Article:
You likely know that caffeine hinders your rest at night, but are you accidentally eating other foods that are adding to your insomnia? We list the most common culprits, as well as a few new offenders you’ve likely never considered.
Is Caffeine Hiding in Your Foods?
If you find caffeine is keeping you from being able to sleep at night, you might be surprised to learn where it’s coming from. The National Sleep Foundation states that more than sixty plants naturally contain caffeine, including tea and cocoa.
Caffeine is a drug that stimulates the body to produce adrenaline, which makes us feel more awake. Caffeine also blocks the chemicals that induce sleep in our brains. Here are a few places it might be hiding in your diet:
- Medication (check your medication’s ingredient list to verify)
- Tea (black and green teas both contain caffeine)
In addition to hidden caffeine, you might also simply be consuming caffeine too late in the day. It will take approximately six hours for half of the caffeine in your system to be eliminated. If you are extremely sensitive to caffeine, you might need to nix your afternoon cup of joe.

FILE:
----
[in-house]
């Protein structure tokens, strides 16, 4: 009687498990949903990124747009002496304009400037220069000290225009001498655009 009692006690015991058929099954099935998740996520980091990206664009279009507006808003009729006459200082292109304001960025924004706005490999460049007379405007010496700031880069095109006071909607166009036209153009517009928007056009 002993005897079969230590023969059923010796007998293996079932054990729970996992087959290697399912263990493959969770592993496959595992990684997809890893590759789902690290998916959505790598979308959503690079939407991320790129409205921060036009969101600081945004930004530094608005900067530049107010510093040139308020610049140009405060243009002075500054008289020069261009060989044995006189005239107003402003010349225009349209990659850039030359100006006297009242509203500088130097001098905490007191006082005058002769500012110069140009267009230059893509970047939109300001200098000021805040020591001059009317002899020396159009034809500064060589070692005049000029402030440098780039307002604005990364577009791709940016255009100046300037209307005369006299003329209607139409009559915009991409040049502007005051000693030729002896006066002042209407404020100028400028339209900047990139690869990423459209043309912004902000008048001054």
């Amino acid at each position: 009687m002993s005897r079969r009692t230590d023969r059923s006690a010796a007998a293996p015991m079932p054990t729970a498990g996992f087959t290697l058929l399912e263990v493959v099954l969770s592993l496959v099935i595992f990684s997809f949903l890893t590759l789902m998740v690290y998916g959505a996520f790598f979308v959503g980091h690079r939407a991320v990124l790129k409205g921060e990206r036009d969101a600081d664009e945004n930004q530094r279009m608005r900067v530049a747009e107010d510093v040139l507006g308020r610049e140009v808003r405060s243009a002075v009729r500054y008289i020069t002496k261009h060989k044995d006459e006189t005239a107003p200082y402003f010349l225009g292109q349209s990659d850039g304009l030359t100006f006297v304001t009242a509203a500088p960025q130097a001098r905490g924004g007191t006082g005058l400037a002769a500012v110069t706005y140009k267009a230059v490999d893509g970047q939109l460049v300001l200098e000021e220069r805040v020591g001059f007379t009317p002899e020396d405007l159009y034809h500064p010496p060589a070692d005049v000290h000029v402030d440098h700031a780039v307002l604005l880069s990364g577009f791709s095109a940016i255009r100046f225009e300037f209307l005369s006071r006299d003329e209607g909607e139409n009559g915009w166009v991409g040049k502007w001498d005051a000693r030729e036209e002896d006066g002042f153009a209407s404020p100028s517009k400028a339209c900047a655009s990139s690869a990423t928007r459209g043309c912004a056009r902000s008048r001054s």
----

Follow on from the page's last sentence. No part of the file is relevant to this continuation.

You might think of smoking as something you do to relax, but nicotine is stimulant, much like caffeine. A 2009 review of existing nicotine and sleep studies found that smokers tended to have insomnia-like sleep problems, like interrupted and more shallow sleep.
Like nicotine, lots of use alcohol to wind down in the evenings. Unfortunately, when you’re trying to uncover which foods hinder your ability to sleep, it’s imperative that you look at your alcohol consumption.
While alcohol might help you fall asleep faster, you’ll pay for it in the second half of the night when the alcohol you consumed disrupts your rapid eye movement (REM) sleep, the deeply restorative part of the night for your brain and body.
Tyrosine is an amino acid found in most animal proteins, such as cheese, chicken, and even fish. It stimulates the body to produce, among other things, adrenaline, which can interfere with your sleep at night. If you’re experiencing sleep issues, avoid protein-rich meals several hours before bed.
Learning which foods hinder your ability to sleep is important if you’re facing sleep issues and want to learn how to sleep better. Avoid caffeine, nicotine, alcohol, and protein before bed, and you’ll be on your way to a better night’s sleep in no time!